Baltimore ranks 72nd on magazine's tax list There is grumbling, but magazine did halt anti-Md. methods

January 03, 1996|By Jay Hancock | Jay Hancock,SUN STAFF

Maybe Money magazine listened.

For years, Maryland officials have complained loudly each time Money classified the state as one of the country's worst "tax hells." The magazine's study was flawed, officials argued, because it counted local income taxes in Maryland, but not for many other states in which they were levied. This year Money changed its tune. Instead of ranking states by taxation, it ranked the country's 100 largest metropolitan areas. Because local income taxes were counted wherever they applied, what critics said was the magazine's bias against Maryland presumably has disappeared.

And Maryland's score improved a bit. Last year the state was the second-worst "tax hell" in the country, Money said.

In this year's survey, based on 1995 tax rates, Baltimore, the only Maryland locality listed, had lower taxes than 28 other areas. It had higher taxes than 71. It ranked just behind Los Angeles and just ahead of Springfield, Mass.

But the change didn't satisfy Maryland's economic development chief.

"Do I feel better about being 72nd? I really don't," said James T. Brady, secretary of the state Department of Business and Economic Development.

Both last year's and this year's analyses "suggest that we really have to do some very positive things to make us more competitive from a tax standpoint," he said.

Maryland's income tax, one of the key factors in the Money survey, is likely to be one of the most controversial issues of this year's General Assembly. Business groups want to slash the tax by as much as 15 percent. Gov. Parris N. Glendening and legislative leaders have urged a much more conservative approach, arguing that the state's solvency is at risk.

For the survey, Money assumed that the taxes were for a family with $81,005 in earned income and $5,258 in investment income -- what the magazine considers average for its readership. The family was assumed to live in a four-bedroom house in a community typical for that income group.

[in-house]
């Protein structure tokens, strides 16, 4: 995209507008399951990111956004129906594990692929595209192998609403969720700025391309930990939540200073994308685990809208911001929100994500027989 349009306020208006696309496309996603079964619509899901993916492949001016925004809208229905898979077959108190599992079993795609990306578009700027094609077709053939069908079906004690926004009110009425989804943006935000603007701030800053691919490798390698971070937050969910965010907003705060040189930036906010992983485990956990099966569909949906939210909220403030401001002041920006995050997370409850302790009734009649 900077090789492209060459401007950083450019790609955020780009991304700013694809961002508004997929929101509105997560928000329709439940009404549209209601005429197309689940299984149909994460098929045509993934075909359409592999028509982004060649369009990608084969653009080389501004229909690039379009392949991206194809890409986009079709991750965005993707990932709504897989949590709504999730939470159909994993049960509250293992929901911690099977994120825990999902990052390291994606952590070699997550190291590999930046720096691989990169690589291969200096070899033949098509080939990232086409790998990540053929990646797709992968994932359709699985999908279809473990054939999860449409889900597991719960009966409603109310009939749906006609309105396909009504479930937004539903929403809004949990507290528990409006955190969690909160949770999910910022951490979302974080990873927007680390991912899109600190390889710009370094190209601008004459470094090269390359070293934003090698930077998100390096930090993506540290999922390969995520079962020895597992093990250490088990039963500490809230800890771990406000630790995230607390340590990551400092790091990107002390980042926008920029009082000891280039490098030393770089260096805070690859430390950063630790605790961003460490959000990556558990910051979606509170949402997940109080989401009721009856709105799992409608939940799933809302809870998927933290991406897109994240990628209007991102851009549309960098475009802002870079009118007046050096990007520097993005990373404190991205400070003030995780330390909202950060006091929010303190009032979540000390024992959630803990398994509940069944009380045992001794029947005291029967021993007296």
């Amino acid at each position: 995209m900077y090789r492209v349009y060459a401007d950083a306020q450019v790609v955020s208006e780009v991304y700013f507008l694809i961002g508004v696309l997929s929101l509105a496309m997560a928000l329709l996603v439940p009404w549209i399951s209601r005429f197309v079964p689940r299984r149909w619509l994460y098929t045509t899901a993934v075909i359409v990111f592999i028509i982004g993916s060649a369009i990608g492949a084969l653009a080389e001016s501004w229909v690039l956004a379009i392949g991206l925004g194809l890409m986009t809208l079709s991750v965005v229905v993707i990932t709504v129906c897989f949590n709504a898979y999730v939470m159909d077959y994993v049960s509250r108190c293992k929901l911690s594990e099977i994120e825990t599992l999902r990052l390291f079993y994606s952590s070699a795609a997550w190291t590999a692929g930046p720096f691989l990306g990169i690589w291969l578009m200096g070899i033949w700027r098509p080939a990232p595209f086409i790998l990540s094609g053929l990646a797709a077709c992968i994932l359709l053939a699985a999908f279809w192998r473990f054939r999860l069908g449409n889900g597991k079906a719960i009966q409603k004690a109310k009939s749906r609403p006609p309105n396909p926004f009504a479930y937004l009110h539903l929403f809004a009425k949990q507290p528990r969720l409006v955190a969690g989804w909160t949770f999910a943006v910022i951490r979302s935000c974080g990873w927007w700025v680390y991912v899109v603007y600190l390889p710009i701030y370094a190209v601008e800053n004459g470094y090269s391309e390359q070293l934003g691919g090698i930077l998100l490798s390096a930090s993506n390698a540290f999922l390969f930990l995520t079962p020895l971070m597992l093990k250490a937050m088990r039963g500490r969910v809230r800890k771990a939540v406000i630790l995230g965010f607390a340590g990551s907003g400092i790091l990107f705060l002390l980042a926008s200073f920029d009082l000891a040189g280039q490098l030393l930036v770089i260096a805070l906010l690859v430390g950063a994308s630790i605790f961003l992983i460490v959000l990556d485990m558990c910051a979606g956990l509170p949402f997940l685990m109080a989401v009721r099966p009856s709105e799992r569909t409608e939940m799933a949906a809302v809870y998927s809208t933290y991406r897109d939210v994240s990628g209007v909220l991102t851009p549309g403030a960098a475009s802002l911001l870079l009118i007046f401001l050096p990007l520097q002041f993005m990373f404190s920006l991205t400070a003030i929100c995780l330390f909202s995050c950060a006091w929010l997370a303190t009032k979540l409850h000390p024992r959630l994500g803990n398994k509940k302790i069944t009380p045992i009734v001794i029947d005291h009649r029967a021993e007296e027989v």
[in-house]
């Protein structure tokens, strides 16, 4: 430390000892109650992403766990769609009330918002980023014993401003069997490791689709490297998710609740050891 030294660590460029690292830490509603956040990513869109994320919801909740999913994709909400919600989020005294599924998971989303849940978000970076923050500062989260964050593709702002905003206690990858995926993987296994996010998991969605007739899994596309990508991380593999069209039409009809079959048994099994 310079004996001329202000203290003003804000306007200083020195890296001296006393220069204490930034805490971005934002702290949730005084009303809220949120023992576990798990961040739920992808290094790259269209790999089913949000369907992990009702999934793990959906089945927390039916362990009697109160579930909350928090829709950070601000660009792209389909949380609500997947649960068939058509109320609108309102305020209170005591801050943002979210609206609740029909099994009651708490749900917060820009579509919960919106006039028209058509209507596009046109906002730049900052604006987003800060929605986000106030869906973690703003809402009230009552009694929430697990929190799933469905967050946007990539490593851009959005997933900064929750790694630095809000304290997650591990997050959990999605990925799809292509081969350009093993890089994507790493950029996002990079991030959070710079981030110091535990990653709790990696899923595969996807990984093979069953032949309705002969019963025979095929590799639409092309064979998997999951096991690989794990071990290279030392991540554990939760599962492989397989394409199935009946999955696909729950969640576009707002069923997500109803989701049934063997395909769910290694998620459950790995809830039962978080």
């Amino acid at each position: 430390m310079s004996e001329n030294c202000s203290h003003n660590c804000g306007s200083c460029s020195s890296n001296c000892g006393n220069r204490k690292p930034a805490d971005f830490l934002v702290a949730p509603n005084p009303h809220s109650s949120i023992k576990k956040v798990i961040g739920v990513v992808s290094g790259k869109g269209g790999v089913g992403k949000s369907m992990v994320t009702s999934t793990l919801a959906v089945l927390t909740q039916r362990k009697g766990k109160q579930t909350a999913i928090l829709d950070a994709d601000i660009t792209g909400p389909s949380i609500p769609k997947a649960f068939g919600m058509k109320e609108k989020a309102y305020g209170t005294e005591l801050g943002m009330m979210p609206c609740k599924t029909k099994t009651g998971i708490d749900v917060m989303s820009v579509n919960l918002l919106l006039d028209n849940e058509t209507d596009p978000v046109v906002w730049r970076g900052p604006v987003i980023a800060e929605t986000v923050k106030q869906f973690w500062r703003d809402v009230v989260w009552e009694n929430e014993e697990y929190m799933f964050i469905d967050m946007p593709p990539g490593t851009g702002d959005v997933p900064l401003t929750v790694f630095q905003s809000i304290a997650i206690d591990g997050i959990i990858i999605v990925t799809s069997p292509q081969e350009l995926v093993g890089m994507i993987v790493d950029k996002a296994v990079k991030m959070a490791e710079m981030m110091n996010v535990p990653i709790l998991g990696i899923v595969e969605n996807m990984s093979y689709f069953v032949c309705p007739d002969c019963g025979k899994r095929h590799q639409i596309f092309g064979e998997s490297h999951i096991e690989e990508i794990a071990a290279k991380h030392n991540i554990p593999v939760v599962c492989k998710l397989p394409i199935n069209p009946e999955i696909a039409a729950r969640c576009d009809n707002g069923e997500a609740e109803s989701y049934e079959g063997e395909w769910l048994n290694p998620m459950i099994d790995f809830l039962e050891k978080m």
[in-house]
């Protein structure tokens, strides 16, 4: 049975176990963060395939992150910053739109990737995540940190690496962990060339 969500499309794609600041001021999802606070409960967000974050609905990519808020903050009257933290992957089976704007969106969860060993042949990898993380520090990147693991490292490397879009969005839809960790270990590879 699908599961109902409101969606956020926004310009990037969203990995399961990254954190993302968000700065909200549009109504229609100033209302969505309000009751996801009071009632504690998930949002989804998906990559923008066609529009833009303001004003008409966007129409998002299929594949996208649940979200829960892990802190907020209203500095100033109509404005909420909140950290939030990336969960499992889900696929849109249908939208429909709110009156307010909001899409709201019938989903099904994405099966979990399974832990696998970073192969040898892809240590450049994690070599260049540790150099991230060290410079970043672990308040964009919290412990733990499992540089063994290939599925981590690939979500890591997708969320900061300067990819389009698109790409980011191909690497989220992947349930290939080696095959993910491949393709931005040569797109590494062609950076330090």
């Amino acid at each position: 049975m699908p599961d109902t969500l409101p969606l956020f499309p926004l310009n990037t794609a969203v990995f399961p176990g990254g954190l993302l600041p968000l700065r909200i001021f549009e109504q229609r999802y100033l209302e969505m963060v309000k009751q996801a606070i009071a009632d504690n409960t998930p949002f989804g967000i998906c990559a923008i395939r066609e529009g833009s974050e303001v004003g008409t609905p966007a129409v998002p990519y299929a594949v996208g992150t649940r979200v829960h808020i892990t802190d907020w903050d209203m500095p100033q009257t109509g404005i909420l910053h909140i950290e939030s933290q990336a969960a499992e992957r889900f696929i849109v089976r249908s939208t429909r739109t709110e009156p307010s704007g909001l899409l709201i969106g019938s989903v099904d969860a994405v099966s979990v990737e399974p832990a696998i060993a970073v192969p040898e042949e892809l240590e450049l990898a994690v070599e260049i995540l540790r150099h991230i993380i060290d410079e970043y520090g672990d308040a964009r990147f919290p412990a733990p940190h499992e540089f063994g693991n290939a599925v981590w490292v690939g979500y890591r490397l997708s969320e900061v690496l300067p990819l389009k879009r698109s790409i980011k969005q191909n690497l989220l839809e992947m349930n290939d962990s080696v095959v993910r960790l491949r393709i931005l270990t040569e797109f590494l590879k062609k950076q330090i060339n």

The mythical Baltimore-area family would have paid $10,658 in state and local income taxes, property, sales and gas taxes. The survey didn't include federal income taxes.

Money officials were unable to say where exactly in the region their family was supposed to live. But to compute property taxes, the magazine assumed that the Baltimore-area family was paying $3,433 in annual property tax on a house with a market value of $277,200, an editor said.

Money editors disputed Maryland officials' criticism of previous surveys, saying that the state-by-state tallies counted local income taxes wherever at least half of a state's residents paid them. But they acknowledged that a metro-area survey removes some uncertainties.

"With the state table, it was hard to reflect where there were local income taxes," said Kelly D. Smith, Money's assistant Washington bureau chief. "This way, it's more accurate."

The Knoxville, Tenn., area won, with the family paying $4,641 in annual taxes.

New York City ranked last -- 100th. The test family there would have paid $17,144 in taxes.

Regional taxes

Money magazine's rankings of metro areas by local and state tax levels:


1)Knoxville, Tenn.

2)Las Vegas, Nev.

3)Sarasota, Fla.

4)Jacksonville, Fla.

5)Orlando, Fla.


1)New York City, N.Y.

2)Long Island, N.Y.

3)Buffalo, N.Y.

4)Pittsburgh, Pa.

5)Syracuse, N.Y.

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